This approach was brutal, to be sure. I can’t say I liked it too much. It was time consuming and tedious. But even back then, I appreciated its value. It was simple yet effective–a perfect tool to help beginning writers see over the course of their process the basic form of their paper emerge. And this is what NoodleTools does to great effect.
A disclaimer: I don’t know if there are other programs out there that do something like this. In the past, I’ve led students to websites that offer free notecards for a similar effect, but not to the extent that NoodleTools offers. It seems NoodleTools offers three distinct services that perfectly align with the research process. First, it allows students to create a list of sources based on either MLA or APA standards. Any of you who use some other weird, esoteric system–good luck, you’re on your own. But the fact that NoodleTools is up to date on both MLA and APA editions shows that its value is far beyond just the English composition classrooms. So, as students research, they can document their sources. In this regard, NoodleTools acts a lot like Easybib or other citation generators. It’s remarkably thorough in what information it wants from students to create the bibliographic entry. You can set the bibliographic criteria on almost a difficulty rating. I imagine it’s like what kind of bibliographic information a first-year composition student would need as opposed to a doctoral student, in terms of specificity. Source information can get real tricky the more involved you get with research. Each setting expects the students to identify more of the specific criteria for that bibliographic source. So, students can keep a working bibliography going. They can even annotate the sources, for those instructors who require an annotated bibliography. The annotations are directly linked to each source the student creates.
Secondly, NoodleTools allows you to make notecards, as mentioned above. The cool thing is that NoodleTools directly connects each note card to the sources they’re coming from. When you create a new note card, you can easily copy and paste web-based information. There is also a paraphrase section for you to rephrase the quoted information, as well as an idea box for you to post anything you think of regarding that source. As far as I can tell, NoodleTools allows you to make as many notecards as you want. The notecards populate randomly onto a “table.” You can create individual “piles” (think: subtopics) and then drag corresponding notecards to their respective piles, so you can see a basic organizational pattern take shape.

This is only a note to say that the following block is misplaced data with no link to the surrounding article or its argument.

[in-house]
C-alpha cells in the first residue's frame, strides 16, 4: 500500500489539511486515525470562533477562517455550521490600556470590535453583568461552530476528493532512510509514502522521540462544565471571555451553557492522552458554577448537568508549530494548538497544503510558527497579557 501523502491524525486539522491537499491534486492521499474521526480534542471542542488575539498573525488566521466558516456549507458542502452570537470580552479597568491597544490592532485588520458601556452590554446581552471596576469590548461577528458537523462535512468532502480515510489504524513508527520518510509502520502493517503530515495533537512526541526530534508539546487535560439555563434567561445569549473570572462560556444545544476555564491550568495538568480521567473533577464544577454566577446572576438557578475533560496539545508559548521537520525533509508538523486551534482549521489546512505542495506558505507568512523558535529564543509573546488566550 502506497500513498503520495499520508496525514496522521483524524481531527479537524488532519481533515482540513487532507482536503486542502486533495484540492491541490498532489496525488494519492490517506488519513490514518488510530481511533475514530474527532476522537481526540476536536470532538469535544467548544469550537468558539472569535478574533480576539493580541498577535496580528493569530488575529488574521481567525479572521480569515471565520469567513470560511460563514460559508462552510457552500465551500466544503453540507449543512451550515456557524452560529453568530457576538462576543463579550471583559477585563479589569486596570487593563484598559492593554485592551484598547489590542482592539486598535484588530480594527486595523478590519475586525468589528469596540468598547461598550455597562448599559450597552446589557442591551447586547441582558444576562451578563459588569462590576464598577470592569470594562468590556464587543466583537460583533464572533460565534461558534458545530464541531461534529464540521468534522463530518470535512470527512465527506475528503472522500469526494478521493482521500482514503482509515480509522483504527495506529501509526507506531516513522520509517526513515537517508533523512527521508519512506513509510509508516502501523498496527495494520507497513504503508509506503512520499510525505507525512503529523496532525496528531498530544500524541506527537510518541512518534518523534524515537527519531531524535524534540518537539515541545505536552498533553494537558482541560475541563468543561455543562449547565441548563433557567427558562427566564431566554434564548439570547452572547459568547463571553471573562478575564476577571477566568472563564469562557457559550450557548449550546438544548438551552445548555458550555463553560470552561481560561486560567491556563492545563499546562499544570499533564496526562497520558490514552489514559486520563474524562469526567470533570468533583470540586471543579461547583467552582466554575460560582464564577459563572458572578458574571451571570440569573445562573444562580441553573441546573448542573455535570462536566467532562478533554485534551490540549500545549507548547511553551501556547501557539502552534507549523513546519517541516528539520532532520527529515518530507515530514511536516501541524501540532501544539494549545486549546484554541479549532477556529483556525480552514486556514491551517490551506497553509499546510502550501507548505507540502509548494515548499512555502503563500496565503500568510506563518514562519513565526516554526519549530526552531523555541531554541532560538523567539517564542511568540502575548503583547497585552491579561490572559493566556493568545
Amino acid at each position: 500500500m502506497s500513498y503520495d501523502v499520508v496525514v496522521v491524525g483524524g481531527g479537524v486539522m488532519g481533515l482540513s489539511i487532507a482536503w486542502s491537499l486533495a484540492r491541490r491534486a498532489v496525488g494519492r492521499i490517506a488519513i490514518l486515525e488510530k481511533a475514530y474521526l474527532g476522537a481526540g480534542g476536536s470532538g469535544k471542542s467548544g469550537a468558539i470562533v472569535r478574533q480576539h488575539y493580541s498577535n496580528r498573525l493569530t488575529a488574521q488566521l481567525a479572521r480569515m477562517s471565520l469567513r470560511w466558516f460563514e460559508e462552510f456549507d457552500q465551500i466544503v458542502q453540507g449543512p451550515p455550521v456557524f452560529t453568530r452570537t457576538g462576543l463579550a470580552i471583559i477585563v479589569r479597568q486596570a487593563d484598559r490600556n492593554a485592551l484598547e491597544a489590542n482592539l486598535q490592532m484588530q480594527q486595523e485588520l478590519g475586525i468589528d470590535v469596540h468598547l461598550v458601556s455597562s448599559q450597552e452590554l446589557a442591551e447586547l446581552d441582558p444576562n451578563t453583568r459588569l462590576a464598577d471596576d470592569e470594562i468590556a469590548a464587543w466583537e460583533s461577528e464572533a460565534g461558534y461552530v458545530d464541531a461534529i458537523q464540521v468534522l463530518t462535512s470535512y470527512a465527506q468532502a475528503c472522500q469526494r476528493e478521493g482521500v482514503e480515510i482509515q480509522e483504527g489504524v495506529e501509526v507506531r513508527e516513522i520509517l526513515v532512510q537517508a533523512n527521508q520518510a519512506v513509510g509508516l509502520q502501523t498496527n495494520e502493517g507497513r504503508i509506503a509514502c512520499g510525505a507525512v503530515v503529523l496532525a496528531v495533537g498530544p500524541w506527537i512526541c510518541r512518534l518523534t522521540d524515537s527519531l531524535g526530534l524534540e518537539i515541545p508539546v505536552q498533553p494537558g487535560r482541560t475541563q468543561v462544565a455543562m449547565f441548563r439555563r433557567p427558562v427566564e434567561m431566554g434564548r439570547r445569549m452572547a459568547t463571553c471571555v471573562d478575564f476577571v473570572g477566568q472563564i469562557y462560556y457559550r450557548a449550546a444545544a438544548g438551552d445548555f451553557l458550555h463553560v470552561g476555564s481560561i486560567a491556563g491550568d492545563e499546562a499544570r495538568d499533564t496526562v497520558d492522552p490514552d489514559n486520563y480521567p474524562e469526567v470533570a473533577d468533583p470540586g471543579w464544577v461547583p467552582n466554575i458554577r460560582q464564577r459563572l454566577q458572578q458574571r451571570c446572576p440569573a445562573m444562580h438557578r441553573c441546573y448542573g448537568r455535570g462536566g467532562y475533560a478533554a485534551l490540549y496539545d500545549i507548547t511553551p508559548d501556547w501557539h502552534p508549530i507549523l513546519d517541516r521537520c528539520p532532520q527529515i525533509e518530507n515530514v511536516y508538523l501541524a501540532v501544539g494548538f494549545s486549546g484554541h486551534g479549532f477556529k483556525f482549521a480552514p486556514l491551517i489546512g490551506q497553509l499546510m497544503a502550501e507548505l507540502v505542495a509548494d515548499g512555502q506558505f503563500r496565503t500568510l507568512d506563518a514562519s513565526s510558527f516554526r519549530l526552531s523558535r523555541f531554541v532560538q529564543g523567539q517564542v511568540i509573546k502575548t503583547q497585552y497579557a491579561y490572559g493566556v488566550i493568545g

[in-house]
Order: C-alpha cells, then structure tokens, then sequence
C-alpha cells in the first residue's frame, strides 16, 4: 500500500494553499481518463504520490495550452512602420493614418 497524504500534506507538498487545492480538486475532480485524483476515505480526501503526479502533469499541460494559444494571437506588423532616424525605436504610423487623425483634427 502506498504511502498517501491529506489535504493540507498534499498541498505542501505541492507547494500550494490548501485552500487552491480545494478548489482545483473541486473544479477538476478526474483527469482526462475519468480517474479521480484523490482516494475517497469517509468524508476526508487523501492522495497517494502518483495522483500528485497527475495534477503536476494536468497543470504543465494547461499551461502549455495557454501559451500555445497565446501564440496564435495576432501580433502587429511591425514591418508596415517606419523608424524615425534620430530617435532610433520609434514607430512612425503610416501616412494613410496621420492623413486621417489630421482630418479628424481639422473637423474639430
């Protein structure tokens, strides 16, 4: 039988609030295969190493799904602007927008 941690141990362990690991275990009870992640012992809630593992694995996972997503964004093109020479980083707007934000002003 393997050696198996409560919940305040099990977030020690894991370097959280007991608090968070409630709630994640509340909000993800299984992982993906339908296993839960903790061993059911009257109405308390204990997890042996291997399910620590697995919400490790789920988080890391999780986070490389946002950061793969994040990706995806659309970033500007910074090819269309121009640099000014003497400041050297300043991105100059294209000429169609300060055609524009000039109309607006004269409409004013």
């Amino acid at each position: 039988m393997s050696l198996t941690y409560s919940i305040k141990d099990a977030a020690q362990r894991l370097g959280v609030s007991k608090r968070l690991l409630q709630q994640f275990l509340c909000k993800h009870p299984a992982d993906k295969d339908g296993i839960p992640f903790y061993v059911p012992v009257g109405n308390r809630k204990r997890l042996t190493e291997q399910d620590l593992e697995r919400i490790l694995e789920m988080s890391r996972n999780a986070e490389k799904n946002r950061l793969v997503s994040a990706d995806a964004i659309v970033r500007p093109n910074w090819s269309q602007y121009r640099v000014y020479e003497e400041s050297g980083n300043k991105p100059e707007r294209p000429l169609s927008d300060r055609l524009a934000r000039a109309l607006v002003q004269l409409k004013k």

NoodleTools then offers an outline function, where students can create a standard Roman numeral outline. This is where I think NoodleTools really shines. When you create the outline, you can easily drag individual notecards to align under any topic or subtopic you want. I think this is of tremendous importance, because before students even start writing their paper, they have a chance to see not only the basic format they want, but also where all their research fits into that outline. Imagine the puzzle pieces clicking into place and the light bulbs turning on–that’s the true beauty of NoodleTools.
As I write this, I feel like a sleazy car salesman trying to sell you the warranty package. I apologize for that. But I can’t tell you how intrigued I am by this. NoodleTools takes the old and intuitively reinvents it for the 21st century. Sometimes, you just can’t beat the classics. We can talk about 21st century technological literacies and web-based learning and all of that, but sometimes, when you get down to something like the research process, it’s all a matter of seeing how information fits together and understanding how it relates to your own ideas. Perhaps the simplicity of NoodleTools’ design is exactly what we need–an easy way to create source citations, notecard information, and outlines showing students exactly where their research is placed in the context of their paper. Its focus on MLA and APA standards certainly shows again that this tool is applicable in just about every class that participates in the research process. It doesn’t solve every issue–for example, it doesn’t address critical evaluation of information or our students’ annoying habit of distilling an entire source to one small tidbit of information that supports one idea in their paper–but for what it is designed for, I think it’s perfect for our students.
Learn more about how to use NoodleTools for free at GCC.